But yeah, I’ve seen some people trying to pass off their animal as a “service animal” to try to get into stores and airports and what have you, and those people are shit-heads. That doesn’t mean the legitimacy of trained and certified service animals should be called into question. They serve a very important purpose, and they save lives every day.

    2. With kids I give more leeway. I have an adult friend with Celiac who is well-controlled and no issues in years who got a gluten sniffing dog because according to her she 1) wanted a dog and 2) enjoyed the extra attention that she would get with a service dog she could take on planes and restaurants. Many adults have the ability to screen their diet for gluten and avoid risky foods. But kids don’t have as much insight or control. If another kid offers a cookie or the cafeteria gives her the wrong meal, she might not know enough to avoid it. I have mixed feelings about emotional support animals. There are definitely people that are disabled from mental health issues and for them a service dog can restore them to normal function. But others abuse the system to take their pets everywhere; there are websites that just mill out certificates for a fee. And some people go a step further and just buy a vest from amazon. For people that a service animal brings them a functional life, I love it. For people that just want to take their pet everywhere so they fake the system, they are ruining things and making backlash against the people that truly need them.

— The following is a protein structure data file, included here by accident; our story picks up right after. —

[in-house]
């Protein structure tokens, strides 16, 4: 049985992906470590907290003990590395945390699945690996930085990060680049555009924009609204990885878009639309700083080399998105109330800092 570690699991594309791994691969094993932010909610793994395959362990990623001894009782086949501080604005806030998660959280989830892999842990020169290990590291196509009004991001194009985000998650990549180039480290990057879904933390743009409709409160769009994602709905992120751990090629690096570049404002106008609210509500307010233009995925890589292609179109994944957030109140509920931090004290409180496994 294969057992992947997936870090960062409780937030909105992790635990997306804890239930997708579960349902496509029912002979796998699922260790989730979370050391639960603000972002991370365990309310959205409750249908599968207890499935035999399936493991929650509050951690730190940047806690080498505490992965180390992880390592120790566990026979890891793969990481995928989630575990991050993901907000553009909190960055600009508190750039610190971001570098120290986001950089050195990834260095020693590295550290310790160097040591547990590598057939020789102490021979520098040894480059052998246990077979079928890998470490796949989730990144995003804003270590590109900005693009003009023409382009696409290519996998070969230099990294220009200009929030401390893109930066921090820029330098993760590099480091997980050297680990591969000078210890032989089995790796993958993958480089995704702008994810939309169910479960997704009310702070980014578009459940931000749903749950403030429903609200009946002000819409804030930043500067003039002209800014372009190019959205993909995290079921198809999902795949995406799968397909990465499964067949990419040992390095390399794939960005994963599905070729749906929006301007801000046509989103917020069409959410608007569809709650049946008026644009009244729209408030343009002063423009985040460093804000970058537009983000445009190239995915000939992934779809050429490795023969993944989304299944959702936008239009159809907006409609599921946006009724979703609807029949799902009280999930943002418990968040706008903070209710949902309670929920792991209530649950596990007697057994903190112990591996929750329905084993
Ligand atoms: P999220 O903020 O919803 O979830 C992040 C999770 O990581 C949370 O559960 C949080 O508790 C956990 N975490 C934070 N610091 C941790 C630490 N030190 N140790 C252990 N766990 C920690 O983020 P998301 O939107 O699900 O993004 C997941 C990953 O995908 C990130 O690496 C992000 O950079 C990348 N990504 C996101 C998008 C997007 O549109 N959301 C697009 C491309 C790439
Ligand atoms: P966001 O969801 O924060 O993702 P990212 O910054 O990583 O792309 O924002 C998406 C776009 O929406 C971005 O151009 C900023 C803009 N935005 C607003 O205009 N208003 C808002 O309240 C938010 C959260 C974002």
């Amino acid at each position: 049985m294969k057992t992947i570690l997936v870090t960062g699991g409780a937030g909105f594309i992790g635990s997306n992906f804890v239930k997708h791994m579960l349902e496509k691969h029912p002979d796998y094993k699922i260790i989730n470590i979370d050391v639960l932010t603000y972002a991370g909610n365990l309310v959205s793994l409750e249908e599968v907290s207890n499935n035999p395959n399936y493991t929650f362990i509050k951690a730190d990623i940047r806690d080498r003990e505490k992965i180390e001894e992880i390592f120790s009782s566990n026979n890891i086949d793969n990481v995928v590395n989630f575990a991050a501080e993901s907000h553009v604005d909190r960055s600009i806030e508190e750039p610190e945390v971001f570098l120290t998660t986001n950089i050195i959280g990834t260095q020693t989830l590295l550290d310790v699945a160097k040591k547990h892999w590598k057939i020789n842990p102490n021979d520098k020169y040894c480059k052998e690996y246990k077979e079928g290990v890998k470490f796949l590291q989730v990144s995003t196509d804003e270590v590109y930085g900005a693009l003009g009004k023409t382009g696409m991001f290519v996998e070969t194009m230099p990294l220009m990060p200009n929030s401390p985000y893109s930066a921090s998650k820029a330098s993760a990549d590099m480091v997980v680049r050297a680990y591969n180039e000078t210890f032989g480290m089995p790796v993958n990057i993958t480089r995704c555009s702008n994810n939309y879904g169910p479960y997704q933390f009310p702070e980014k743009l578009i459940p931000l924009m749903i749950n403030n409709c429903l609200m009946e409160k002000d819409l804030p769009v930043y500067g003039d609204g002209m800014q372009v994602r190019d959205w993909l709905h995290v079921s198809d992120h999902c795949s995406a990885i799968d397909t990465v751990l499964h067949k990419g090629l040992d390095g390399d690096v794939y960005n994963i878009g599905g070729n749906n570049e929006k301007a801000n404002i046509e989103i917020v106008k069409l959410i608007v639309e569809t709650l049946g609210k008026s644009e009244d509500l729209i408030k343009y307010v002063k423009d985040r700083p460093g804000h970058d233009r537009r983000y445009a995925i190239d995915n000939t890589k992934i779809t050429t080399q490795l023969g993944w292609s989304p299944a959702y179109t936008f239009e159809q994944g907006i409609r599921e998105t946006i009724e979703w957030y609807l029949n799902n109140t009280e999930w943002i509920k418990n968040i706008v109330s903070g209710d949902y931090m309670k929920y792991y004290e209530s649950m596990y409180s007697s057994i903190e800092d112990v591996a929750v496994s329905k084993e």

1. Stop using personal anecdotes to make broad swooping assumptions about how emotional support animals are utilized and those who “abuse” them. This isn’t something to get worked up about, and it is not something that is affecting you in any way, so leave this issue alone and let people enjoy the support they are getting. Also, not all illnesses are visible, not all are physical, but all are definitely no one else’s business but the individual.